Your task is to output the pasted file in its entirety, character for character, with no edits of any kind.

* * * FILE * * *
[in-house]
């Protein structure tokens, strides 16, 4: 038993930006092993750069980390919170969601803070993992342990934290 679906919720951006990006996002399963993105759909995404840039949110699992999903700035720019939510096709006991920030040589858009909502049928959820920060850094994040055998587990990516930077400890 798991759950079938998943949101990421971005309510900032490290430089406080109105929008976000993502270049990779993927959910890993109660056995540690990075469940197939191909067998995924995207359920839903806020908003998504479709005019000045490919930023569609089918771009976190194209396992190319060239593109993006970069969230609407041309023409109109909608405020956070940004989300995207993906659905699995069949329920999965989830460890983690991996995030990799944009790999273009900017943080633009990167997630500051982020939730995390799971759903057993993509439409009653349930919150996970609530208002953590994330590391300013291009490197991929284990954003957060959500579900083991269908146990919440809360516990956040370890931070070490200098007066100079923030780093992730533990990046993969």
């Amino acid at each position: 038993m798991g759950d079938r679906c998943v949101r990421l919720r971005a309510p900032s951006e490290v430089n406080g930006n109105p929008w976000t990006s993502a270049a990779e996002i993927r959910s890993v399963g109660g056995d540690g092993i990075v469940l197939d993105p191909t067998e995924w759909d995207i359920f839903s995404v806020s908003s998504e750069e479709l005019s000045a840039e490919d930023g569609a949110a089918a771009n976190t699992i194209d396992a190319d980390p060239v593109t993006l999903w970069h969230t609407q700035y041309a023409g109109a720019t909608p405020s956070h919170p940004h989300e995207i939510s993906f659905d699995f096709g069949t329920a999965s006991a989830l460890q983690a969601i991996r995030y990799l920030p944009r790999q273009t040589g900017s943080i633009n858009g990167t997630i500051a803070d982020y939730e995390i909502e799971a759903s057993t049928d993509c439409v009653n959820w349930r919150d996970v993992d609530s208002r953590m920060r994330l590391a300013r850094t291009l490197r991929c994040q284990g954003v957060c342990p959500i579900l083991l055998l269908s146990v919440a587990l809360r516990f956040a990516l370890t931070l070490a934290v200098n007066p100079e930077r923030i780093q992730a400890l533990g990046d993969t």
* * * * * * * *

[in-house]
């Protein structure tokens, strides 16, 4: 038993930006092993750069980390919170969601803070993992342990934290 679906919720951006990006996002399963993105759909995404840039949110699992999903700035720019939510096709006991920030040589858009909502049928959820920060850094994040055998587990990516930077400890 798991759950079938998943949101990421971005309510900032490290430089406080109105929008976000993502270049990779993927959910890993109660056995540690990075469940197939191909067998995924995207359920839903806020908003998504479709005019000045490919930023569609089918771009976190194209396992190319060239593109993006970069969230609407041309023409109109909608405020956070940004989300995207993906659905699995069949329920999965989830460890983690991996995030990799944009790999273009900017943080633009990167997630500051982020939730995390799971759903057993993509439409009653349930919150996970609530208002953590994330590391300013291009490197991929284990954003957060959500579900083991269908146990919440809360516990956040370890931070070490200098007066100079923030780093992730533990990046993969």
């Amino acid at each position: 038993m798991g759950d079938r679906c998943v949101r990421l919720r971005a309510p900032s951006e490290v430089n406080g930006n109105p929008w976000t990006s993502a270049a990779e996002i993927r959910s890993v399963g109660g056995d540690g092993i990075v469940l197939d993105p191909t067998e995924w759909d995207i359920f839903s995404v806020s908003s998504e750069e479709l005019s000045a840039e490919d930023g569609a949110a089918a771009n976190t699992i194209d396992a190319d980390p060239v593109t993006l999903w970069h969230t609407q700035y041309a023409g109109a720019t909608p405020s956070h919170p940004h989300e995207i939510s993906f659905d699995f096709g069949t329920a999965s006991a989830l460890q983690a969601i991996r995030y990799l920030p944009r790999q273009t040589g900017s943080i633009n858009g990167t997630i500051a803070d982020y939730e995390i909502e799971a759903s057993t049928d993509c439409v009653n959820w349930r919150d996970v993992d609530s208002r953590m920060r994330l590391a300013r850094t291009l490197r991929c994040q284990g954003v957060c342990p959500i579900l083991l055998l269908s146990v919440a587990l809360r516990f956040a990516l370890t931070l070490a934290v200098n007066p100079e930077r923030i780093q992730a400890l533990g990046d993969t």